It seems that as young collegians academics, extra-curricular activities and friends are the focal point of our daily lives. But when it comes time to walk the stage for graduation at the end of your tenure at university (scary thought!) you’ll benefit both personally and professionally from the relationships you build with professors, alums and any other industry professional. These relationships are not created out of thin air, they require a fair amount of hard work and dedication. We’ve compiled a list of helpful tools to share so that you can begin paving your path to life after college.
Attend Career Center Events
“This model serves as a guide in educating the Lawrence community for success in a lifetime of career decision making in an everchanging global and diverse workforce.”
Career Center Mission Statement
The Career Center at Lawrence (located right by the Wriston Turnaround and connected to the library) exists to help students with any career-related questions. Among a wealth of services the center offers, you can make appointments with career advisors to discuss internship or career opportunities for life after Lawrence. Also, regardless of your year in school, it never hurts to have fresh eyes look over your resumé or cover letter. While in-person interviews are ideal you may run into situations where your resumé will be the first and only impression a future employer will have of you and your accomplishments.
The Career Center recently began sponsoring the Lawrence Scholars Program, an alumni mentoring program that provides current students the opportunity to network with alumni. The program caters to a variety of interests including Lawrence Scholars in Arts and Entertainment, Business, Environmental Careers, Law and Medicine. In fact, I attended the Lawrence Scholars in Arts and Entertainment summit this past winter term and networked with an alum who played an integral role in helping me score an internship this coming summer in advertising! Attend these events. They really do help refine your interests and introduce you to incredibly kind and generous alumni.
Respond to E-mails (and go to office hours!)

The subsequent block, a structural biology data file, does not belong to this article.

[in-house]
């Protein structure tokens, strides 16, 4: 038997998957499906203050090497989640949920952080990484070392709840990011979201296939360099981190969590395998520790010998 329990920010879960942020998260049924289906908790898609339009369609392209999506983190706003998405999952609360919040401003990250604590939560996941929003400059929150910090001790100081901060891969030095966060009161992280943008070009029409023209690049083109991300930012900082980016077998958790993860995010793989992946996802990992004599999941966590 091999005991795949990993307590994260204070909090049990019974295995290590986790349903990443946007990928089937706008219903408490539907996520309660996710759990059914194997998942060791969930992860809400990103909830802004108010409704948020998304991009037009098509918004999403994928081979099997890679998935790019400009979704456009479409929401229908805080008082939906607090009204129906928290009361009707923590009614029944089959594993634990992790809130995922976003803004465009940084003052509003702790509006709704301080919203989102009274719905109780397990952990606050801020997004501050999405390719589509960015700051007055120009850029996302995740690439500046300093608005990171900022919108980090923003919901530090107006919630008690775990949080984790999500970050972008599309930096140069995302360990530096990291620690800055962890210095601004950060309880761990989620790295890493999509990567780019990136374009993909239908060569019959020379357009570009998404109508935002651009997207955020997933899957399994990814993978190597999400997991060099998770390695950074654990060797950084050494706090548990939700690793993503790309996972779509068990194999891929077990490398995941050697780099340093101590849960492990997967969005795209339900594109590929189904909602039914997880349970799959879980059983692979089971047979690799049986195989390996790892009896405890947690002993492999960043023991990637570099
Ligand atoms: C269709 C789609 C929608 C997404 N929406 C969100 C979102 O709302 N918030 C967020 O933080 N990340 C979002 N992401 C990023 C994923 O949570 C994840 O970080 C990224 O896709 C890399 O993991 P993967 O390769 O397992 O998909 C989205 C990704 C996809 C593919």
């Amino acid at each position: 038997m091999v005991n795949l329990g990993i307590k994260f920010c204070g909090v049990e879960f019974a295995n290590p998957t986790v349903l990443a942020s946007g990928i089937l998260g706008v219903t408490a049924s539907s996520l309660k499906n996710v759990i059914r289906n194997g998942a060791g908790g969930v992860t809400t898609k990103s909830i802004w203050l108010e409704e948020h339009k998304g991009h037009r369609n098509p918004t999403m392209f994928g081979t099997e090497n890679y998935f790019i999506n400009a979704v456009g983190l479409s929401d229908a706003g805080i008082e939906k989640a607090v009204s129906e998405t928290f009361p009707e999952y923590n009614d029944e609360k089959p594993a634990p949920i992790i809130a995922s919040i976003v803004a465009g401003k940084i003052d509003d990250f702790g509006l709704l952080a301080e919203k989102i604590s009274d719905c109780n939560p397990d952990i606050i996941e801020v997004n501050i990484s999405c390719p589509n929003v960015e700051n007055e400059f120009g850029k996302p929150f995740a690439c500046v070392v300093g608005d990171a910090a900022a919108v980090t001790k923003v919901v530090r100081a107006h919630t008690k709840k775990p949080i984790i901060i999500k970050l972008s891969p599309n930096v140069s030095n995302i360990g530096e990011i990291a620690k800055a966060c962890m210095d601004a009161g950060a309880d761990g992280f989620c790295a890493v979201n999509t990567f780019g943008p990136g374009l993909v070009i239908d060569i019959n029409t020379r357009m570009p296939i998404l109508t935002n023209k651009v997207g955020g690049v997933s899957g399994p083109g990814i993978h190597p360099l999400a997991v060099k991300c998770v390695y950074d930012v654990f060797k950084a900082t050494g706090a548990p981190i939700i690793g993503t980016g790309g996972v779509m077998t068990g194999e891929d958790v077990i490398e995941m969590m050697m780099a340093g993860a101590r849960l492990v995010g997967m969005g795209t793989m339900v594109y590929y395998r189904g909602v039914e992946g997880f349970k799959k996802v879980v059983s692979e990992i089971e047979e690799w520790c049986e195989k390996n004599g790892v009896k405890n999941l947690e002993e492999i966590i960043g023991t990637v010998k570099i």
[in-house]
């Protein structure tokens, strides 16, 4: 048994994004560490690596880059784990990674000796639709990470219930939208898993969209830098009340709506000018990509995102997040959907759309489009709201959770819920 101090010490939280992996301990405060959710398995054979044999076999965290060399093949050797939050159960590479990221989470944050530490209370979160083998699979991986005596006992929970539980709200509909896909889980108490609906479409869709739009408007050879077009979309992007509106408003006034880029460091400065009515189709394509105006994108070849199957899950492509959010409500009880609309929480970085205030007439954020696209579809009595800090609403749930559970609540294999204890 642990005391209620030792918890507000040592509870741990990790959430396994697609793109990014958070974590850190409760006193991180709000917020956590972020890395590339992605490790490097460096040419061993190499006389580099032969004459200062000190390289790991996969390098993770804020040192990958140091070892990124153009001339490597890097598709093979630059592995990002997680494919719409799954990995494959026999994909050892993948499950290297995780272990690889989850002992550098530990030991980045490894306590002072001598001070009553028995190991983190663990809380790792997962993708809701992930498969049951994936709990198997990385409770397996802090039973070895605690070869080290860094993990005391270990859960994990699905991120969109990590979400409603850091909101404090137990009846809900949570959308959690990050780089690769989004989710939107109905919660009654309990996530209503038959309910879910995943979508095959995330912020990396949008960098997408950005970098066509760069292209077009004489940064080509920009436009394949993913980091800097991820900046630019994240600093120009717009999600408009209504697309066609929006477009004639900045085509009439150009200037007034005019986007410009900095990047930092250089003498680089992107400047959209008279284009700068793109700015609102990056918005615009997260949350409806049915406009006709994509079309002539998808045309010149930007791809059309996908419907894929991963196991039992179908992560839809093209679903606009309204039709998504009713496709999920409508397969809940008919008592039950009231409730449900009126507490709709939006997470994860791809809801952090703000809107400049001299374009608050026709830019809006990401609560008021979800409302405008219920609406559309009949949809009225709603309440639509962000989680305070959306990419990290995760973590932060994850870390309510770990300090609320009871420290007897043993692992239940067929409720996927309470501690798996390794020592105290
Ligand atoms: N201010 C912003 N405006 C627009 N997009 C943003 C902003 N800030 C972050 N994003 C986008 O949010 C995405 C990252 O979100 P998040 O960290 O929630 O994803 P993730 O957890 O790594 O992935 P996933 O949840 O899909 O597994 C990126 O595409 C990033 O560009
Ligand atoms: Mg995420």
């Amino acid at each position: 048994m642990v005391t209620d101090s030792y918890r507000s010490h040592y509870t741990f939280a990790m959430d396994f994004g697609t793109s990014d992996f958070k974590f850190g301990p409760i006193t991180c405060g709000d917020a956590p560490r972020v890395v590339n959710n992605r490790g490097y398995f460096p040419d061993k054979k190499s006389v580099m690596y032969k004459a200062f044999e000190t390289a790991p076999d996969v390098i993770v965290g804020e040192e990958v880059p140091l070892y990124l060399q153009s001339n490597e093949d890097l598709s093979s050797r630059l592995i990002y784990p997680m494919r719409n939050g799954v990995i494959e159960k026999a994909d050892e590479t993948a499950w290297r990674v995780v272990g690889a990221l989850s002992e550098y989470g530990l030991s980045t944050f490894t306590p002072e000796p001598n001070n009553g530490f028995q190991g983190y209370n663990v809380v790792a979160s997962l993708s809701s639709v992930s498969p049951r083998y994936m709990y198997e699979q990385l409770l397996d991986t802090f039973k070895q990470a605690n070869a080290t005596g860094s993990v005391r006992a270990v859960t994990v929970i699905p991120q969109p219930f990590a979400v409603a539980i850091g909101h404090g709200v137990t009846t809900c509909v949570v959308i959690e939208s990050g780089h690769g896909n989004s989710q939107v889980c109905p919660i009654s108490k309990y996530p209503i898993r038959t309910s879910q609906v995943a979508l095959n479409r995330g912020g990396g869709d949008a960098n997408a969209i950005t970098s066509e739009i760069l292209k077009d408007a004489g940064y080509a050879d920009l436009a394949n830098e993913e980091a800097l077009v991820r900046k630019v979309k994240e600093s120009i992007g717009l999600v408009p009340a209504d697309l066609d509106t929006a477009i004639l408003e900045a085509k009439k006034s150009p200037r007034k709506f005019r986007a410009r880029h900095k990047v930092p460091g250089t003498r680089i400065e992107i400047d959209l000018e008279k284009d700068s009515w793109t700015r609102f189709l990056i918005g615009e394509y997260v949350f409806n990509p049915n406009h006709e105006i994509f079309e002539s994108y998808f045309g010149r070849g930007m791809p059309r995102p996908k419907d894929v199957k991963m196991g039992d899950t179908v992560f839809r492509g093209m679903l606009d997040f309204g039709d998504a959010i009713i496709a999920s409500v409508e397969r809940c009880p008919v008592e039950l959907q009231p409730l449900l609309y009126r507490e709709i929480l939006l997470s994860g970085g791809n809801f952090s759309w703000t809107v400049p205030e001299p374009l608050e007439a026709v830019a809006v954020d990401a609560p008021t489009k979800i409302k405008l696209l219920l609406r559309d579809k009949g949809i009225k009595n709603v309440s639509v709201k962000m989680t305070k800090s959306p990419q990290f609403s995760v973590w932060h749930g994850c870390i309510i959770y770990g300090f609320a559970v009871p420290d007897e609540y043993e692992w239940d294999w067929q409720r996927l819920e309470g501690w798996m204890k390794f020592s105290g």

This point may seem obvious and trite, but following up in a timely manner with your professors does not go unnoticed. I once spoke with a professor who told me, verbatim, it frustrates me when students tell me they haven’t checked their email. Later down the line in your college career when all of your first-pick classes are filled to capacity, you may need to ask a professor to create a tutorial or independent study with you. They are more apt to want to dedicate their valuable time to you and your interests if you’ve displayed remarkable diligence as a student in the past.
Keep a Contact Book
As a senior standing to graduate this coming June, I’ve compiled a nice stack of business cards from attending Lawrence Scholars summits, luncheons with convocation speakers and from interviews with potential employers. Networking really only works for you if you work hard for it. When an industry professional hands you their business card, it’s polite to drop them a line via email and explain how lovely it was to chat with them. You never know where that conversation will lead!
Keep in mind that a business card is like gold—you don’t want to lose it and it contains valuable information. If you don’t already have a system in place to organize your cards, it’s helpful to keep a book dedicated to archiving them. Where appropriate, add a descriptive sentence or two about the individual and what you discussed with them. At a later date, that information will be incredibly useful to you if and when you strike up conversation again.
Successfully creating and sustaining professional relationships during your college years is key to securing opportunities post-graduation. Be mindful that the people you are in conversation with are busy so, ideally, you want to remain concise and direct when contacting them. Alums are a resource to you, and Lawrence has an impressive group that wants nothing more than to help you achieve your highest potential.